PGA Tour Swinging For the Fences

By Brian HewittMarch 15, 2004, 5:00 pm
The West Coast Swing had fallen out of favor in certain circles. It was ailing. Then a few things happened:
 
The Tournament of Champions got a new name, a new sponsor and a new venue at Kapalua, Maui, in Hawaii.
 
Then a new and younger breed of golf-is-cool entertainers and jocks started falling all over themselves trying to wangle invitations to Pebble Beach. And if you really had juice, somebody asked you over to Cypress Point for an early week practice round.
 
Soon Torrey Pines got itself fixed on the USGAs calendar for a U.S. Open and suddenly the Buick Invitational was a semi-must play. Rivieras greens got better and players began to appreciate more and more the seminal work designer George Thomas had done all those years ago on one of our countrys finest courses.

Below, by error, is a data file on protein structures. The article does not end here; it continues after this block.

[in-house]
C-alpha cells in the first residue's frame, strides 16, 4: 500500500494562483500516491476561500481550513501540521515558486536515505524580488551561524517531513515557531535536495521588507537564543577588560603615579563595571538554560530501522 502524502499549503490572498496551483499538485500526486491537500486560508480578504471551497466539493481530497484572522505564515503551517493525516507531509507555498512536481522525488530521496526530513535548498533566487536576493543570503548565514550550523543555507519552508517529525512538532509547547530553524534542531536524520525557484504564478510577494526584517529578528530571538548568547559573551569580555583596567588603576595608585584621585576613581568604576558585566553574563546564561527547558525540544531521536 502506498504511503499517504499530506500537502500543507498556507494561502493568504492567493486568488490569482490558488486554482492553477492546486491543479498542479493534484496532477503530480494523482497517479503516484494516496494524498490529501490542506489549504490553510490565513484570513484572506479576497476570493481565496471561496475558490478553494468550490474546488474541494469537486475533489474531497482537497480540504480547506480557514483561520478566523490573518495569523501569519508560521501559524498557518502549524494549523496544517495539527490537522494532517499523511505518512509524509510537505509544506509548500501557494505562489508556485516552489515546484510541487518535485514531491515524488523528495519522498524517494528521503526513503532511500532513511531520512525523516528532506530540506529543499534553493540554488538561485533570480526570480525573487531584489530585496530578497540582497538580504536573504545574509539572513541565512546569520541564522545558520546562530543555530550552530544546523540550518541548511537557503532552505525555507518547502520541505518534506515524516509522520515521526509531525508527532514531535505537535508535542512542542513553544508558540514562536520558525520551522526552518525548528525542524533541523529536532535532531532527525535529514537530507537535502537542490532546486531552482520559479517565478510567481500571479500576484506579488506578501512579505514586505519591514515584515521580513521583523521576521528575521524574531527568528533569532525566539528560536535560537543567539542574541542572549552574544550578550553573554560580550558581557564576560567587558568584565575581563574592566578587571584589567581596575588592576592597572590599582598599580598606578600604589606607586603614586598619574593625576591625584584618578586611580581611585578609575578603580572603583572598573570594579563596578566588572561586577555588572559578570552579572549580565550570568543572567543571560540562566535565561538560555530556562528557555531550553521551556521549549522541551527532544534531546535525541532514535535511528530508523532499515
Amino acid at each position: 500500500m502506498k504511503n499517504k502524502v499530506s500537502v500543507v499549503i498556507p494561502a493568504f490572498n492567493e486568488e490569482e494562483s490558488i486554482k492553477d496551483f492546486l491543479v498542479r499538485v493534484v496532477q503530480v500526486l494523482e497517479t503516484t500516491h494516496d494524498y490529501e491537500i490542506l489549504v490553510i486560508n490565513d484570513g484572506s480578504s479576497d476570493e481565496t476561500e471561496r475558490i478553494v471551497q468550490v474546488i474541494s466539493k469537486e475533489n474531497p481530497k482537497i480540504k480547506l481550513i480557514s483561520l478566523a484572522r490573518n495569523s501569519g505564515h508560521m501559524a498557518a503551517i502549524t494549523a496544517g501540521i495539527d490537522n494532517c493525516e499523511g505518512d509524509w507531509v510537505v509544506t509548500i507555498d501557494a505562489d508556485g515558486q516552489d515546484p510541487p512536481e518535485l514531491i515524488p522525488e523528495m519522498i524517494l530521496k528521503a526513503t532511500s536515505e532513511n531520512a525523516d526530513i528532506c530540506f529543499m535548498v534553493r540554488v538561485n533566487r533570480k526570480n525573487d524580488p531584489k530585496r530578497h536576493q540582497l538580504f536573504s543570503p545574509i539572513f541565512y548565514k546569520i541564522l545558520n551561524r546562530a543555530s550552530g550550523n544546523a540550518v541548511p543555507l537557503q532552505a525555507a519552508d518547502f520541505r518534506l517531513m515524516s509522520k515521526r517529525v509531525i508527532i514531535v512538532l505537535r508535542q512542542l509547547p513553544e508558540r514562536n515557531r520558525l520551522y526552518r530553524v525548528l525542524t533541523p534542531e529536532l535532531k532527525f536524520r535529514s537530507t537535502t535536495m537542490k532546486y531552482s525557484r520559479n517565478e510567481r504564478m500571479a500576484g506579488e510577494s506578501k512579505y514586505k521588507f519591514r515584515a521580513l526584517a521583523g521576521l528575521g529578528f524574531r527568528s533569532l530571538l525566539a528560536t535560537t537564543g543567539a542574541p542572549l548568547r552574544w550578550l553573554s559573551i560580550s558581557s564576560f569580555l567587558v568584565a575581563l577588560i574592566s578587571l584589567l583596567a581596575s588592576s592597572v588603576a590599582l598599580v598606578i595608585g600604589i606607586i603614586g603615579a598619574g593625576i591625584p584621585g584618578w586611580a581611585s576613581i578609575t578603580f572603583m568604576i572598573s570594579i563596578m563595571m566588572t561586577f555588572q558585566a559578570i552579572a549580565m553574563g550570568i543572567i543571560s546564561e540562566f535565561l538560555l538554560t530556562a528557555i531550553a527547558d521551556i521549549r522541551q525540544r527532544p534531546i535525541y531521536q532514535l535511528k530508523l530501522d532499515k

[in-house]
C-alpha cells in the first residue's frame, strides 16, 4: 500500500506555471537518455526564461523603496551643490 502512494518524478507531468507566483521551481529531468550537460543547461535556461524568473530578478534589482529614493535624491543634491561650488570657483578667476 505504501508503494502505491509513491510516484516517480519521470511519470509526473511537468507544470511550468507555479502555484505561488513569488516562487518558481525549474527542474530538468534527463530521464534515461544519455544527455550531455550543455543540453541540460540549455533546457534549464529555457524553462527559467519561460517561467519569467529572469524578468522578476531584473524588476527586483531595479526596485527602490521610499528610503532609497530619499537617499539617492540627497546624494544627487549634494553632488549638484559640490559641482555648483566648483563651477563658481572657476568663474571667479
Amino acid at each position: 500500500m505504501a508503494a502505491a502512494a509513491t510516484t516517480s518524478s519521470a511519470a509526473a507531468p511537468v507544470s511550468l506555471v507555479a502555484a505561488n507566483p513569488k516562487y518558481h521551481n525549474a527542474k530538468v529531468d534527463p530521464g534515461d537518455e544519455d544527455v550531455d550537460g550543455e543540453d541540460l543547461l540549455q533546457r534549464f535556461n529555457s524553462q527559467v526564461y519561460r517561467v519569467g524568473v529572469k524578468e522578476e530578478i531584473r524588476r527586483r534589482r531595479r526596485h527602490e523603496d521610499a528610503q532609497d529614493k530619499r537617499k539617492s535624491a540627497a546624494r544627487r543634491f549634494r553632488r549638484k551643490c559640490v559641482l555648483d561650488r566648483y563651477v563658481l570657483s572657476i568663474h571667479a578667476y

Meanwhile the PGA Tour insisted on match play once a year. Its WGC partners signed on. Accenture staked them to a big pile of money. And all but a very, very few could pass up the world ranking points available.
 
By dawn of the new millennium, the West Coast Swing was no longer struggling. In fact, certain prominent players were quietly talking about needing time off from all these occidental events as golfs focus turned to the run-up to The Players Championship in late March and the annual rite of spring two weeks later at Augusta National.
 
Competitive hangovers were cited as a the reason why the Ford Championship at Doral and the Honda Classic up the road in Palm Beach Gardens werent necessarily as prized on the calendar as they used to be. This year oil money and global branding imperatives lured Tiger Woods and Ernie Els away from the early Florida Swing.